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Toward Utility Integration

Thu, 04/08/2021 - 13:22

Representatives from the New York Power Authority pitched the East Hampton Town Board on the New York Energy Manager utility bill integration platform on Tuesday. The subscription service, which allows users to access and view usage and billing data for all utility accounts in one place, is of interest to town officials in part as a tool for identifying and implementing energy saving measures.

NYPA is a state authority charged with managing and maintaining state-owned electricity generation assets. It is also tasked with leading the state's transition to carbon-free electricity, including helping the public sector implement energy efficiency and renewable energy projects.

Buildings account for around 30 percent of the state's greenhouse gas emissions. East Hampton owns and manages more than 100 buildings and has 85 utility accounts.

"Taking action toward reducing energy consumption and costs starts with understanding how a building uses energy," said Lauren Steinberg, a senior environmental analyst with the town's Natural Resources Department.

The utility bill integration, or U.B.I., platform offers a way to more carefully manage energy, according to Tim Rose and Jeff Laino of NYPA, by analyzing trends in consumption to pinpoint implementation of energy saving measures. It was also pitched as a time and cost-saving device, by automating the input of data.

The platform offers energy and sustainability dashboards, energy management by property, budgeting and forecasting, peak load and sustainability management, and benchmarking, a method used to determine whether a building is using more or less energy than those of similar occupancy, size, and climate.

The town did make an effort to benchmark "major" buildings' energy use, Supervisor Peter Van Scoyoc said, "but I believe we had a limit as to the square-foot size of each structure that we were going to benchmark." The U.B.I. "would streamline all of the additional accounts, and that benchmarking could be completed on every town building that has an energy account. We could manage that usage from that initial benchmarking to further reduce our consumption across the board."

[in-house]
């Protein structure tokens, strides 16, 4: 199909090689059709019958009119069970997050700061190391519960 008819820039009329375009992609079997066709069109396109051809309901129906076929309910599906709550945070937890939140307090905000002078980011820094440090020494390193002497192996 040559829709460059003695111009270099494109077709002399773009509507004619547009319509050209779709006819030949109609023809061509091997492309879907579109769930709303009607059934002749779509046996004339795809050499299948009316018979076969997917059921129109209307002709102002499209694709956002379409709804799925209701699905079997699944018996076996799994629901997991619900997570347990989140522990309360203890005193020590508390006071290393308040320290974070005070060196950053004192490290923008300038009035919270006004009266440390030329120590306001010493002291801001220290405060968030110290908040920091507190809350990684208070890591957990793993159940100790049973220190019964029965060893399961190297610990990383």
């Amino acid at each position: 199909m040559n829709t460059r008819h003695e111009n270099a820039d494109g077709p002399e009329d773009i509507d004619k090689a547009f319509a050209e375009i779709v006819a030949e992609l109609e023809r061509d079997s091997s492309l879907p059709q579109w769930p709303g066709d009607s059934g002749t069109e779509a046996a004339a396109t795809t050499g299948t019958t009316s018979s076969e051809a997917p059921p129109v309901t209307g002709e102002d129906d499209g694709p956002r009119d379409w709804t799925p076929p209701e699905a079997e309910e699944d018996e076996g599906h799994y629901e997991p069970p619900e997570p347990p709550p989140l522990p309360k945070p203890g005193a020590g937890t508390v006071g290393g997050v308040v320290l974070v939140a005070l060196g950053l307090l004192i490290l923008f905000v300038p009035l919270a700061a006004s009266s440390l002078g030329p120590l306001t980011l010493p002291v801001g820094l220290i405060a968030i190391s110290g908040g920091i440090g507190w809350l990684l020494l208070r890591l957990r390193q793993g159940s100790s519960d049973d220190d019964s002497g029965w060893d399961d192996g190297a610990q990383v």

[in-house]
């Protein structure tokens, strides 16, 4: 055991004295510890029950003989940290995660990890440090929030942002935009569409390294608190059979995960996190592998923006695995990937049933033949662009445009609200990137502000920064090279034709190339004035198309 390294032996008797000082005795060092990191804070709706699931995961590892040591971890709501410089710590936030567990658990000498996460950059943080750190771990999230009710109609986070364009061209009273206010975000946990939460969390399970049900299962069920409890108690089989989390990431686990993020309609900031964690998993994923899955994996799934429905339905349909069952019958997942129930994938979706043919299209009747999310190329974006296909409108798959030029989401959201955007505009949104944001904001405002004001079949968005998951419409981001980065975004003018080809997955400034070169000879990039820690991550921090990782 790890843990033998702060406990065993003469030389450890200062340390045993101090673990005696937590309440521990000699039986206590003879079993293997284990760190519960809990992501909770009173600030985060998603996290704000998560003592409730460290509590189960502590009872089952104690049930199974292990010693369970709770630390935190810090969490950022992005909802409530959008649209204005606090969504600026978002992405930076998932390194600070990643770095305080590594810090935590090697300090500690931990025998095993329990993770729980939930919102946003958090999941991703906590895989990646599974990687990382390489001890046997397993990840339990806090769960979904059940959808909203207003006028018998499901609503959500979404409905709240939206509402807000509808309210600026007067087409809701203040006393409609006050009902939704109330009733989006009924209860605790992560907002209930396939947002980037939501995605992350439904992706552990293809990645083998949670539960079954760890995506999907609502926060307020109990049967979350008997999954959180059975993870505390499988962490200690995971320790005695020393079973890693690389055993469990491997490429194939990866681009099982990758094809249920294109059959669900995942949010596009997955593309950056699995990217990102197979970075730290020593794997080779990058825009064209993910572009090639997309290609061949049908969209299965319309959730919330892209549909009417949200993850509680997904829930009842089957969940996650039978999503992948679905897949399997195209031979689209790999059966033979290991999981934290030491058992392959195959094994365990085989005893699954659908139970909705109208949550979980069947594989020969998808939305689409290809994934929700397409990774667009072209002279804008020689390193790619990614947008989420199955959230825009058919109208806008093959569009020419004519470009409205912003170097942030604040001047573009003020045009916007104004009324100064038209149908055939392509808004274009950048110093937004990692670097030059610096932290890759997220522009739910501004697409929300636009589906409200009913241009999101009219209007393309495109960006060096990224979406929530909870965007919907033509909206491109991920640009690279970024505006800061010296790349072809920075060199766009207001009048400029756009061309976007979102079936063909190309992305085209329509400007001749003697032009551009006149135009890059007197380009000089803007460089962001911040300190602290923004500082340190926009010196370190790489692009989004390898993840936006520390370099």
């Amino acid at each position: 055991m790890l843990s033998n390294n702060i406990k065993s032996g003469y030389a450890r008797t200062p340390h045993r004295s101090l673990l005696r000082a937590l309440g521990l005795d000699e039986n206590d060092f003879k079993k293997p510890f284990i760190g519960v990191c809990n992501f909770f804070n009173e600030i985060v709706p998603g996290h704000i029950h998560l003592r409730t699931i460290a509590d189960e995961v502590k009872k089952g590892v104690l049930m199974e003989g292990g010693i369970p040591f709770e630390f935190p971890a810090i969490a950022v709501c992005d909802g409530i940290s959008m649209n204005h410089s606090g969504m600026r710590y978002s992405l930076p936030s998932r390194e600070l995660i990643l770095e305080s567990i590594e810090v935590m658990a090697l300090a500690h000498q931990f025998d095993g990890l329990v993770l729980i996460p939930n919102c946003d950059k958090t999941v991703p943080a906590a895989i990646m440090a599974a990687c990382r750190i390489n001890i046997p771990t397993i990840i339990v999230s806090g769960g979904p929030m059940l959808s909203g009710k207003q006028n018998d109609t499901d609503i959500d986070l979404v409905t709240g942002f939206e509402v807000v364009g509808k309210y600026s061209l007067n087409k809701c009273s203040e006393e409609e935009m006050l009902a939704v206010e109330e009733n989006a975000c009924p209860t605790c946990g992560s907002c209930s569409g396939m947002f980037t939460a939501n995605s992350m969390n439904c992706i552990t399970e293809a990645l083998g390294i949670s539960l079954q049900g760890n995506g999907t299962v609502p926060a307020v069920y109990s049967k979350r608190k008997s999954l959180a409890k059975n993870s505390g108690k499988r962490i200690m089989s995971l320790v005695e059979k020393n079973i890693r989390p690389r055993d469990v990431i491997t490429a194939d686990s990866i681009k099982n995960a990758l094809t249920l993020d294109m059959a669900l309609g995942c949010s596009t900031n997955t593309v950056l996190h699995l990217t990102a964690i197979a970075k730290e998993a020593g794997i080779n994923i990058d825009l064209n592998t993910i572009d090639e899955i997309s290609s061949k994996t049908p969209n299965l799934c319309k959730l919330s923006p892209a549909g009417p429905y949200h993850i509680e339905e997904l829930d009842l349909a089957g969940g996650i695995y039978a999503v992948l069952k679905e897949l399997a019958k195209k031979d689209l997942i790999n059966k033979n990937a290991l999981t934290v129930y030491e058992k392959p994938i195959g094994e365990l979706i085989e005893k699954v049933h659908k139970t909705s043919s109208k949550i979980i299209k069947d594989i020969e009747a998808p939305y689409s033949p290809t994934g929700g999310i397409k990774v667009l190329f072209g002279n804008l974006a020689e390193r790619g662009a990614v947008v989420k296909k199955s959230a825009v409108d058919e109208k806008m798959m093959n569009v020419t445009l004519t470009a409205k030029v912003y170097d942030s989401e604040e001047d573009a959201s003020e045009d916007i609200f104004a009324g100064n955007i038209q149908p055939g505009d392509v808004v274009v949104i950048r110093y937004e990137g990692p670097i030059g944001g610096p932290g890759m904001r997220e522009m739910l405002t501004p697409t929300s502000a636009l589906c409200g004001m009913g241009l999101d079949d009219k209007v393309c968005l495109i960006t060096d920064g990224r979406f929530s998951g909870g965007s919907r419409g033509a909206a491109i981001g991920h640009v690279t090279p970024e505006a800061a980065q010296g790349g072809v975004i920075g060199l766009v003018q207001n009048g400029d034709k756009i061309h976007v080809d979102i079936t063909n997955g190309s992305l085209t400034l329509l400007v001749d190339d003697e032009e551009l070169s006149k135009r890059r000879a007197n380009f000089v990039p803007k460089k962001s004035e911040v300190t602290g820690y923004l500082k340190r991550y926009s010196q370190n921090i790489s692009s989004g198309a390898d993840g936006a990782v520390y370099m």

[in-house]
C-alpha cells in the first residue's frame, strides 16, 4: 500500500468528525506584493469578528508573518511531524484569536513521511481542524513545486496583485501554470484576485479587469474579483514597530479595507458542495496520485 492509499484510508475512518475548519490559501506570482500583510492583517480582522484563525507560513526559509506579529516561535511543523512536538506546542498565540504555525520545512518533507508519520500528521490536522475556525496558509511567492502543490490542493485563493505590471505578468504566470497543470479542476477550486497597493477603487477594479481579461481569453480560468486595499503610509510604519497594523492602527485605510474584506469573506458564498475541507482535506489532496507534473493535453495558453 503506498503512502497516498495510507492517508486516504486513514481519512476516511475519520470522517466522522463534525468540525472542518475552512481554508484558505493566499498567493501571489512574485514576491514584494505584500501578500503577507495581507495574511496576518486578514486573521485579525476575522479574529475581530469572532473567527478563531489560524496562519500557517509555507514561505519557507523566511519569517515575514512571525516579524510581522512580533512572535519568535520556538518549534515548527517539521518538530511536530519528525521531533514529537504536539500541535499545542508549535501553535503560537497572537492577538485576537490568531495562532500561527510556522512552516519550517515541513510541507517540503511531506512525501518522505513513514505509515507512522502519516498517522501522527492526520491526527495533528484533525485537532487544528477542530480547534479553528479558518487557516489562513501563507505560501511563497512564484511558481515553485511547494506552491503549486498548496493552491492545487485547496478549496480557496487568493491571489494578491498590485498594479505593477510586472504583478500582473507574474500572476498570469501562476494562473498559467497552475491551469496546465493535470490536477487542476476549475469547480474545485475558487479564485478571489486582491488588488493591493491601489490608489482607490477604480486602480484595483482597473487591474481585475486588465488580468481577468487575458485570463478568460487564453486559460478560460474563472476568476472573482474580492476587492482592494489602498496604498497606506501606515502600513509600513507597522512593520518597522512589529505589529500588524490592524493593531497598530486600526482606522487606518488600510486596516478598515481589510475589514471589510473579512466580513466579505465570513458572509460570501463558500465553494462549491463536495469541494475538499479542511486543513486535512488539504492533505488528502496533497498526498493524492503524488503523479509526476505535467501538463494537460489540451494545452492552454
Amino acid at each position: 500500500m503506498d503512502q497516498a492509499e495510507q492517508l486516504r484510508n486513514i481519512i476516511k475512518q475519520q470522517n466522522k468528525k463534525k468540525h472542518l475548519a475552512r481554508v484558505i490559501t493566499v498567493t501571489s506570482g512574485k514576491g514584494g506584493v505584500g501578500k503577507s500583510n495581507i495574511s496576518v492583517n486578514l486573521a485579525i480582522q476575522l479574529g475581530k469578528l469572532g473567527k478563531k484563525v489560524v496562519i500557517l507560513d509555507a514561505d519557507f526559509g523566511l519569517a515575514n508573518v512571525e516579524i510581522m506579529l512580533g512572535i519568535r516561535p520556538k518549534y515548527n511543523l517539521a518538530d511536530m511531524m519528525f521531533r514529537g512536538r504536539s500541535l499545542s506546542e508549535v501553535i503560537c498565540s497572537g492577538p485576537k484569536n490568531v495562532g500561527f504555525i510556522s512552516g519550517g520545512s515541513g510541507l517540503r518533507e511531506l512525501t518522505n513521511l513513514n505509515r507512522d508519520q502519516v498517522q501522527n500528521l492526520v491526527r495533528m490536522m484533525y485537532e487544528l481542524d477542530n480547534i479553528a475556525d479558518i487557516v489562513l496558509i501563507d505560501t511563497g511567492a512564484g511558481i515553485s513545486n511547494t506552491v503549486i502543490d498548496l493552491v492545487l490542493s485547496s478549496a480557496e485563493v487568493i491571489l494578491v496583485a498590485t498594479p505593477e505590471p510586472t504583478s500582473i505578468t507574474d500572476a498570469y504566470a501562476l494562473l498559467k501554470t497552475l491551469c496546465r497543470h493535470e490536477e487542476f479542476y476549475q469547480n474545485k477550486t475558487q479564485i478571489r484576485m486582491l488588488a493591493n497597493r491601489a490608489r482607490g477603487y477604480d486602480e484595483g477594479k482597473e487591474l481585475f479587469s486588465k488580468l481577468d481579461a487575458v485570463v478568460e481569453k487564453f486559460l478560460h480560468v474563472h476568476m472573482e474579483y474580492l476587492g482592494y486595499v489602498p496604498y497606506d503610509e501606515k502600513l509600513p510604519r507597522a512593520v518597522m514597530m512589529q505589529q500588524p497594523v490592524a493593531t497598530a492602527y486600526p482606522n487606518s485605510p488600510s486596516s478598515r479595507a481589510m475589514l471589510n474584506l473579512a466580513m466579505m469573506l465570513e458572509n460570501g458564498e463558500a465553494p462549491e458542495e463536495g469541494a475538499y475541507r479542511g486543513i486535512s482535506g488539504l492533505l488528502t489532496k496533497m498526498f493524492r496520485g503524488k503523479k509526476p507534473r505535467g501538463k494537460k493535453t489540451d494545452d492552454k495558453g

"I think we'll be able to look at this," Ms. Steinberg told the board, "and see which buildings are using the most energy, where can we implement changes through maybe updating HVAC equipment, or maybe making behavioral changes to try and bring that consumption down."

Mr. Laino said that a proposal to implement the program for two years had been shared with the board and Ms. Steinberg, at a first-year cost of $7,965 as the system is built and town officials are trained to use it. The price would fall to $5,465 in its second year.

"This is very much in line" with the board's declaration of a climate emergency, adopted by resolution last month, Mr. Van Scoyoc said, "where we're going to take into account every possible way that we can address the reduction of fossil-fuel use, and energy use in general, in order to promote a cleaner and more efficient environment."

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